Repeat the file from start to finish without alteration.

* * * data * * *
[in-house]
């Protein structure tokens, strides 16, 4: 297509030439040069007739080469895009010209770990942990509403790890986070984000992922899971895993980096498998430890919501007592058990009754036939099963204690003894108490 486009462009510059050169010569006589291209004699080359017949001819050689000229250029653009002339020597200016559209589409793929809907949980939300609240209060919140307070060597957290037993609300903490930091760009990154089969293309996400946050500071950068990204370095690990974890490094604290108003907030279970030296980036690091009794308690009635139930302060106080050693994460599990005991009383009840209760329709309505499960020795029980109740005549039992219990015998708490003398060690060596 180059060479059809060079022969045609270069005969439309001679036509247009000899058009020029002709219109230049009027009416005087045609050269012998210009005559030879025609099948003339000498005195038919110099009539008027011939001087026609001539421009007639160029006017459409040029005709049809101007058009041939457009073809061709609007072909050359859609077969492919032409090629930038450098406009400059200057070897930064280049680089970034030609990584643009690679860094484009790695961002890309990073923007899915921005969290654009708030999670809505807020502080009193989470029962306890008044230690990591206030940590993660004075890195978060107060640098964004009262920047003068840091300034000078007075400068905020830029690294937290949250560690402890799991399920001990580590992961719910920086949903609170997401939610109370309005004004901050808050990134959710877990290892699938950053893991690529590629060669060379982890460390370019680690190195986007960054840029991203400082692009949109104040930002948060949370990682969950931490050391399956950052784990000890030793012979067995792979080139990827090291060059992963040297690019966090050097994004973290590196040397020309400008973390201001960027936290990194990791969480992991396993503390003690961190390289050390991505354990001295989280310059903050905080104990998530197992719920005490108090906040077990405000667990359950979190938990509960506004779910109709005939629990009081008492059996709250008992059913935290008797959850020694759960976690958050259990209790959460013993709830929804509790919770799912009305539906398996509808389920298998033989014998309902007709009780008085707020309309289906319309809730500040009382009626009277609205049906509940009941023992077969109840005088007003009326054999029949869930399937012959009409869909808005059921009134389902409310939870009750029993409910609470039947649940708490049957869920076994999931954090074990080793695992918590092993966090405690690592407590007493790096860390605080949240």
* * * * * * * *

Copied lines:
[in-house]
């Protein structure tokens, strides 16, 4: 297509030439040069007739080469895009010209770990942990509403790890986070984000992922899971895993980096498998430890919501007592058990009754036939099963204690003894108490 486009462009510059050169010569006589291209004699080359017949001819050689000229250029653009002339020597200016559209589409793929809907949980939300609240209060919140307070060597957290037993609300903490930091760009990154089969293309996400946050500071950068990204370095690990974890490094604290108003907030279970030296980036690091009794308690009635139930302060106080050693994460599990005991009383009840209760329709309505499960020795029980109740005549039992219990015998708490003398060690060596 180059060479059809060079022969045609270069005969439309001679036509247009000899058009020029002709219109230049009027009416005087045609050269012998210009005559030879025609099948003339000498005195038919110099009539008027011939001087026609001539421009007639160029006017459409040029005709049809101007058009041939457009073809061709609007072909050359859609077969492919032409090629930038450098406009400059200057070897930064280049680089970034030609990584643009690679860094484009790695961002890309990073923007899915921005969290654009708030999670809505807020502080009193989470029962306890008044230690990591206030940590993660004075890195978060107060640098964004009262920047003068840091300034000078007075400068905020830029690294937290949250560690402890799991399920001990580590992961719910920086949903609170997401939610109370309005004004901050808050990134959710877990290892699938950053893991690529590629060669060379982890460390370019680690190195986007960054840029991203400082692009949109104040930002948060949370990682969950931490050391399956950052784990000890030793012979067995792979080139990827090291060059992963040297690019966090050097994004973290590196040397020309400008973390201001960027936290990194990791969480992991396993503390003690961190390289050390991505354990001295989280310059903050905080104990998530197992719920005490108090906040077990405000667990359950979190938990509960506004779910109709005939629990009081008492059996709250008992059913935290008797959850020694759960976690958050259990209790959460013993709830929804509790919770799912009305539906398996509808389920298998033989014998309902007709009780008085707020309309289906319309809730500040009382009626009277609205049906509940009941023992077969109840005088007003009326054999029949869930399937012959009409869909808005059921009134389902409310939870009750029993409910609470039947649940708490049957869920076994999931954090074990080793695992918590092993966090405690690592407590007493790096860390605080949240």